Imagine it’s the year 2020 and you get invited by a friend to a local house show. The catch: you don’t know who the performers will be and you don’t know where it will be located until the day of the show. You must apply in advance to even purchase a ticket and then pay $15-30 for a ticket, should you make it past the initial application process.
A tech start up called SoFar Sounds is circling in on house shows — trying to redefine how people relate to and experience live music. They are, in essence, trying to do to live music what Uber did to ride “sharing” — they rely on basically free labor from hosts and bands in order to siphon the money to investors, all from a company that denies profitability. In this brave new present (SoFar Sounds is hosting shows in 400 cities, including all over New England; the closest to Western Mass is Worcester) bands play in exchange for a high quality video of their set, initially, and then if the first show is a success they become “alumni,” making them eligible to earn $50 to $100 for their performances at future gigs.
SoFar’s origin story is trumped at almost every show, according to in depth investigation into the company from San Francisco’s KQED, where the company’s founders were sick of audience talking loudly in bars and wanted to create an environment more hospitable to deeper listening.
I spoke to Jesse French, a musician based in New York City (formally of Western Mass), who has attended one SoFar show and played two. He described the way the way the company couches exploitation within a broader narrative of their benevolence. This is “maybe the most upsetting part to me,” he wrote me in an email — “This narrative that they wanted to make a space in the world outside of traditional venues for people to build community, listen respectfully to artists, etc., which tries to obscure the fact they are just stealing something people have worked incredibly hard to build.”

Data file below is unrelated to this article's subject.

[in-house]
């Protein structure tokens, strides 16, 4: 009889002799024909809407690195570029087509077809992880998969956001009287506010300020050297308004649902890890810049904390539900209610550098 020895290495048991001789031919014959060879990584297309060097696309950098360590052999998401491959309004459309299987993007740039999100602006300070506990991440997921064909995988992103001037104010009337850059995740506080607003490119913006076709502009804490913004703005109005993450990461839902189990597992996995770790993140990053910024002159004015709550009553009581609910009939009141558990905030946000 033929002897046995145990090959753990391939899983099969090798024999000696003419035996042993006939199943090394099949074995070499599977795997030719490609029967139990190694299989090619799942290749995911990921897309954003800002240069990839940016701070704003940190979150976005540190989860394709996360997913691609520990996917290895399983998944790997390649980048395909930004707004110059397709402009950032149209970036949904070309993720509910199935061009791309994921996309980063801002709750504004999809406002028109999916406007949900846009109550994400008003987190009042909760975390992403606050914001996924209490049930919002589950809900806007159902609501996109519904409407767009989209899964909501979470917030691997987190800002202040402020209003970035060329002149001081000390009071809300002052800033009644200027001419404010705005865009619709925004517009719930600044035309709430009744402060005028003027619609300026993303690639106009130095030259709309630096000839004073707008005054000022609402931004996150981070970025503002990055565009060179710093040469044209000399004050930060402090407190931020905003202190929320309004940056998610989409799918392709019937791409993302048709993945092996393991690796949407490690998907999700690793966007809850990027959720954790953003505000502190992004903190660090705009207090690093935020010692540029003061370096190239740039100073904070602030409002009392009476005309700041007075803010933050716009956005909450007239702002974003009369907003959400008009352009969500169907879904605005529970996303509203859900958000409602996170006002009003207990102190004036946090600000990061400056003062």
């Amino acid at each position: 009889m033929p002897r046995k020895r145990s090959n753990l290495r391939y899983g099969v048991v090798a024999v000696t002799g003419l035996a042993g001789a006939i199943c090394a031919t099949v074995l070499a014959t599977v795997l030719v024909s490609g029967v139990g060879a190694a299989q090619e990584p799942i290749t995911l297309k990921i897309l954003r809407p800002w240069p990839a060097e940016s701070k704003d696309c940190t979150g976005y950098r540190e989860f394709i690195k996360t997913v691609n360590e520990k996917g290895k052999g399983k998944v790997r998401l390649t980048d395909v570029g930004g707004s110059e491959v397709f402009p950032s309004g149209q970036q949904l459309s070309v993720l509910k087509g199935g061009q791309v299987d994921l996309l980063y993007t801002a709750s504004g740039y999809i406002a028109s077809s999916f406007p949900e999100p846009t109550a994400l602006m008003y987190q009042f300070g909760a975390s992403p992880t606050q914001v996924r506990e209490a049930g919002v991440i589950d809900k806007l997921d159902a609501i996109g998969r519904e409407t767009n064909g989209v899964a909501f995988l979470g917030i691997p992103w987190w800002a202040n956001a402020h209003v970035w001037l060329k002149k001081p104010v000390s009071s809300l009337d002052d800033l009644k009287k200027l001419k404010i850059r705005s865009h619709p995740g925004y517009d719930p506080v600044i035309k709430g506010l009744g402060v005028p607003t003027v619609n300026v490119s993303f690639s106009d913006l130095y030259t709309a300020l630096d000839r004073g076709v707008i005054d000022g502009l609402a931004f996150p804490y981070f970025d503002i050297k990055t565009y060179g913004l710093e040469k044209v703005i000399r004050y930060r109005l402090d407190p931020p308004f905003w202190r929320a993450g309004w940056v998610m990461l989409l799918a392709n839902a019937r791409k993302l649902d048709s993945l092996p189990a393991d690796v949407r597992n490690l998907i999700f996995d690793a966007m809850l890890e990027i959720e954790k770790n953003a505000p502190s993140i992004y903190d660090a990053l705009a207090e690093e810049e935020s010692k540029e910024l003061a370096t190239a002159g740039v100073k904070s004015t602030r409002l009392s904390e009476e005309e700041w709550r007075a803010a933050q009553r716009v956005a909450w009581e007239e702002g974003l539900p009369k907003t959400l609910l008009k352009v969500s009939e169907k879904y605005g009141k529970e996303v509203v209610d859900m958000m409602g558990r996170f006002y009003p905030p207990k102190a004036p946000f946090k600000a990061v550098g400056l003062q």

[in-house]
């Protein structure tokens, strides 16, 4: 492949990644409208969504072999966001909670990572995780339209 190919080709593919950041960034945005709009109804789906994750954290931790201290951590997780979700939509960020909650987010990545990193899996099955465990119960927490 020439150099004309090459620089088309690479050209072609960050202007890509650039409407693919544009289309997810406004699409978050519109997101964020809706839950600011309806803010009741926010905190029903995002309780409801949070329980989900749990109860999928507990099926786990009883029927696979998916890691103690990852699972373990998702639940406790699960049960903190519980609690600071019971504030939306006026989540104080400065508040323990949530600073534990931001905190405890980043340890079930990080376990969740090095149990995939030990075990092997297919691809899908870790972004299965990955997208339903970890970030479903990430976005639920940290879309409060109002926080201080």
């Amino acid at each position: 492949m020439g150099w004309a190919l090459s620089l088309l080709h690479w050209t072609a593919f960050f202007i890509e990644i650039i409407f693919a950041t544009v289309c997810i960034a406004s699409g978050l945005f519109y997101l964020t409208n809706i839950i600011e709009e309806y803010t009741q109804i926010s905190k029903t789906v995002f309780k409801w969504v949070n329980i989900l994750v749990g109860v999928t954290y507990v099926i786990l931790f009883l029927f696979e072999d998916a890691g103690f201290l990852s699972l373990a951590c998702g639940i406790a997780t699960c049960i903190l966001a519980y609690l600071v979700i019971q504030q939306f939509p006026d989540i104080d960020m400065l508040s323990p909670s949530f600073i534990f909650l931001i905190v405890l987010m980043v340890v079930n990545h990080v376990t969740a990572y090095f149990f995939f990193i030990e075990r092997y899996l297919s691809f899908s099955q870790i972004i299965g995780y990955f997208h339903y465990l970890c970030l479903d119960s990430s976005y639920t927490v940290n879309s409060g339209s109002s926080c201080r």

The economics of the situation leave much to be desired. KQED did the math of a show attended by 150 people — each band made $50, the host made nothing, and the start up (which is backed by more than $30 million in venture capital) made $1,500. French told me that when he played a SoFar Sounds show, he took home $12.50, (the eight piece band he’s in made $100), but what he took home was less than it cost him to transport himself to the gig because he had to pay a taxi to transport his guitar amp. This, of course, factors to less than minimum wage when you account for the amount of time it takes to sound check, wait around for the show to start and play a set.
Although this arrangement hasn’t reached Western Mass in earnest, it seems like it is only a matter of time. While the music industry — be it sheet music publishers, record companies, or Spotify — have always pocketed the majority of the margins, it seems like there’s always new ways to do exactly that. While house shows were once sacred refuges from the boot of the market, SoFar hopes to change that — hoping that instead of sharing the tip jar with musicians and our intimate spaces with audiences, we’ll roll over to share “community” with investors.
Will Meyer writes the twice-monthly Basemental column. You can contact him at firstname.lastname@example.org.